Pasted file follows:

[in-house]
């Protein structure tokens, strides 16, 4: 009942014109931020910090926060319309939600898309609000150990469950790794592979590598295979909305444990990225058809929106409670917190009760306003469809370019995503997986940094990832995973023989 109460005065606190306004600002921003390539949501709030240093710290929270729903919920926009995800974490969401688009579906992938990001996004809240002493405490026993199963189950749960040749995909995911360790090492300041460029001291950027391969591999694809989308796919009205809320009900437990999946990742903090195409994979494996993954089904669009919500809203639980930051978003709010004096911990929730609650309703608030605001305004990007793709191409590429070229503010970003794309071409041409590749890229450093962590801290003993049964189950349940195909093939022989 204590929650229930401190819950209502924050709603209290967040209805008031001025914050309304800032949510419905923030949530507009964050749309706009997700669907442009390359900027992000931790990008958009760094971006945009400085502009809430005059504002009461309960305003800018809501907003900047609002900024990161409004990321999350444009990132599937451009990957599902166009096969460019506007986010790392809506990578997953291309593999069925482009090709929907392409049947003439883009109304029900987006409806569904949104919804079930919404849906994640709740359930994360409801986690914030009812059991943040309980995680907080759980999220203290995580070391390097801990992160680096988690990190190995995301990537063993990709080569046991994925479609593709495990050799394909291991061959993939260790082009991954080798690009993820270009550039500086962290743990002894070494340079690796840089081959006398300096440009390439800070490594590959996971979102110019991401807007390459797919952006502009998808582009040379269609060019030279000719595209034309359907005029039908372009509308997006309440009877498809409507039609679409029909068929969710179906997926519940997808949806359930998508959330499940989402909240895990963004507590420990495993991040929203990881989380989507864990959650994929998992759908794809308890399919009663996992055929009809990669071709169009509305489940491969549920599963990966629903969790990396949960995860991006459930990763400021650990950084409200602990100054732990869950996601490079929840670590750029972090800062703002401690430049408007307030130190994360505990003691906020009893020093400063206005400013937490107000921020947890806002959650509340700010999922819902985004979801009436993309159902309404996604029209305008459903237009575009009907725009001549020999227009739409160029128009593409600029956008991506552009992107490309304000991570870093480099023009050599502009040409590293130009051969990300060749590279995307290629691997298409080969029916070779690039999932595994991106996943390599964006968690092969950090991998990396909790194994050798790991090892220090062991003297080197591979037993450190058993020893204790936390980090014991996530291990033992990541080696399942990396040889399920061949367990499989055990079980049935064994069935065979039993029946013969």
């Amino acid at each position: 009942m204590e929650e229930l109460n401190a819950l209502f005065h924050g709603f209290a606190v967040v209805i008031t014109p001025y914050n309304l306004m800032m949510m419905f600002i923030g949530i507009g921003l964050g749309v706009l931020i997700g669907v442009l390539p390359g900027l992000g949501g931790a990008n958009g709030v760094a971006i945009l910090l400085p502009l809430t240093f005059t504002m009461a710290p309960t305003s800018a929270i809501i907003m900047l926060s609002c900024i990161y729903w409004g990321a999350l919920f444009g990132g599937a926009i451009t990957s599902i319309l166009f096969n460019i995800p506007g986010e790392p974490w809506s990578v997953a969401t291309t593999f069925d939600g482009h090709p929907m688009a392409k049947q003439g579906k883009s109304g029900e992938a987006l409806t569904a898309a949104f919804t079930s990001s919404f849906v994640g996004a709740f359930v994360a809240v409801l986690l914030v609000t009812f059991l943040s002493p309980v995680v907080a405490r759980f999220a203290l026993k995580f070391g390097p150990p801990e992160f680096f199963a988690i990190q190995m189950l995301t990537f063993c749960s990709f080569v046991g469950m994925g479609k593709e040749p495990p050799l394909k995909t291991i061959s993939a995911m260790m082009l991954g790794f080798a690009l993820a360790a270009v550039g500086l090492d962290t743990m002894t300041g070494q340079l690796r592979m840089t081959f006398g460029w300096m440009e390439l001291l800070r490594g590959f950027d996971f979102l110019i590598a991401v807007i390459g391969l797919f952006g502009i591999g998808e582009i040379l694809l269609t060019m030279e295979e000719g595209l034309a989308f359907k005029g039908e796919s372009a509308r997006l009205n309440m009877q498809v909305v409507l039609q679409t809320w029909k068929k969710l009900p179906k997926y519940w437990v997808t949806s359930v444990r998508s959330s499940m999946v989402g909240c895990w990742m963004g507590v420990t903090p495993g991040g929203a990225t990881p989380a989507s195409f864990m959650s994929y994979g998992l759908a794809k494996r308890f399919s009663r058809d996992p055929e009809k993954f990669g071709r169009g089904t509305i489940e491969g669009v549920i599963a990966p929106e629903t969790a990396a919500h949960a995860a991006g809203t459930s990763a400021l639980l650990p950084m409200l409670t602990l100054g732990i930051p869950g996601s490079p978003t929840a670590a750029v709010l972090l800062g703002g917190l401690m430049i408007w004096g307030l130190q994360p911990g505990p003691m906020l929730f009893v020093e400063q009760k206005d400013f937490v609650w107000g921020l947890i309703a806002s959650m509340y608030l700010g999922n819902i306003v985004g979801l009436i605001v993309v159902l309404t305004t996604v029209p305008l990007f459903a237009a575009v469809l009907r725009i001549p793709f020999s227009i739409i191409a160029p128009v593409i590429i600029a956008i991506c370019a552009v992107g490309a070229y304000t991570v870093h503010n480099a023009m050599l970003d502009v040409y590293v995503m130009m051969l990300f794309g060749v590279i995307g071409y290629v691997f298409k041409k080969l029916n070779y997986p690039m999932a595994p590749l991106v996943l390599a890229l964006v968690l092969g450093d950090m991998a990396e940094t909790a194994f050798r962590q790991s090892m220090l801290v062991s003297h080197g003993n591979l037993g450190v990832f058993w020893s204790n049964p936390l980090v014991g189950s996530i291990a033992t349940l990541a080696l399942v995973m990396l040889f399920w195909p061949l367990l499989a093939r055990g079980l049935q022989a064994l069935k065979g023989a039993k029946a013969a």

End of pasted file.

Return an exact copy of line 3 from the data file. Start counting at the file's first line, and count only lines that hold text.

């Amino acid at each position: 009942m204590e929650e229930l109460n401190a819950l209502f005065h924050g709603f209290a606190v967040v209805i008031t014109p001025y914050n309304l306004m800032m949510m419905f600002i923030g949530i507009g921003l964050g749309v706009l931020i997700g669907v442009l390539p390359g900027l992000g949501g931790a990008n958009g709030v760094a971006i945009l910090l400085p502009l809430t240093f005059t504002m009461a710290p309960t305003s800018a929270i809501i907003m900047l926060s609002c900024i990161y729903w409004g990321a999350l919920f444009g990132g599937a926009i451009t990957s599902i319309l166009f096969n460019i995800p506007g986010e790392p974490w809506s990578v997953a969401t291309t593999f069925d939600g482009h090709p929907m688009a392409k049947q003439g579906k883009s109304g029900e992938a987006l409806t569904a898309a949104f919804t079930s990001s919404f849906v994640g996004a709740f359930v994360a809240v409801l986690l914030v609000t009812f059991l943040s002493p309980v995680v907080a405490r759980f999220a203290l026993k995580f070391g390097p150990p801990e992160f680096f199963a988690i990190q190995m189950l995301t990537f063993c749960s990709f080569v046991g469950m994925g479609k593709e040749p495990p050799l394909k995909t291991i061959s993939a995911m260790m082009l991954g790794f080798a690009l993820a360790a270009v550039g500086l090492d962290t743990m002894t300041g070494q340079l690796r592979m840089t081959f006398g460029w300096m440009e390439l001291l800070r490594g590959f950027d996971f979102l110019i590598a991401v807007i390459g391969l797919f952006g502009i591999g998808e582009i040379l694809l269609t060019m030279e295979e000719g595209l034309a989308f359907k005029g039908e796919s372009a509308r997006l009205n309440m009877q498809v909305v409507l039609q679409t809320w029909k068929k969710l009900p179906k997926y519940w437990v997808t949806s359930v444990r998508s959330s499940m999946v989402g909240c895990w990742m963004g507590v420990t903090p495993g991040g929203a990225t990881p989380a989507s195409f864990m959650s994929y994979g998992l759908a794809k494996r308890f399919s009663r058809d996992p055929e009809k993954f990669g071709r169009g089904t509305i489940e491969g669009v549920i599963a990966p929106e629903t969790a990396a919500h949960a995860a991006g809203t459930s990763a400021l639980l650990p950084m409200l409670t602990l100054g732990i930051p869950g996601s490079p978003t929840a670590a750029v709010l972090l800062g703002g917190l401690m430049i408007w004096g307030l130190q994360p911990g505990p003691m906020l929730f009893v020093e400063q009760k206005d400013f937490v609650w107000g921020l947890i309703a806002s959650m509340y608030l700010g999922n819902i306003v985004g979801l009436i605001v993309v159902l309404t305004t996604v029209p305008l990007f459903a237009a575009v469809l009907r725009i001549p793709f020999s227009i739409i191409a160029p128009v593409i590429i600029a956008i991506c370019a552009v992107g490309a070229y304000t991570v870093h503010n480099a023009m050599l970003d502009v040409y590293v995503m130009m051969l990300f794309g060749v590279i995307g071409y290629v691997f298409k041409k080969l029916n070779y997986p690039m999932a595994p590749l991106v996943l390599a890229l964006v968690l092969g450093d950090m991998a990396e940094t909790a194994f050798r962590q790991s090892m220090l801290v062991s003297h080197g003993n591979l037993g450190v990832f058993w020893s204790n049964p936390l980090v014991g189950s996530i291990a033992t349940l990541a080696l399942v995973m990396l040889f399920w195909p061949l367990l499989a093939r055990g079980l049935q022989a064994l069935k065979g023989a039993k029946a013969a």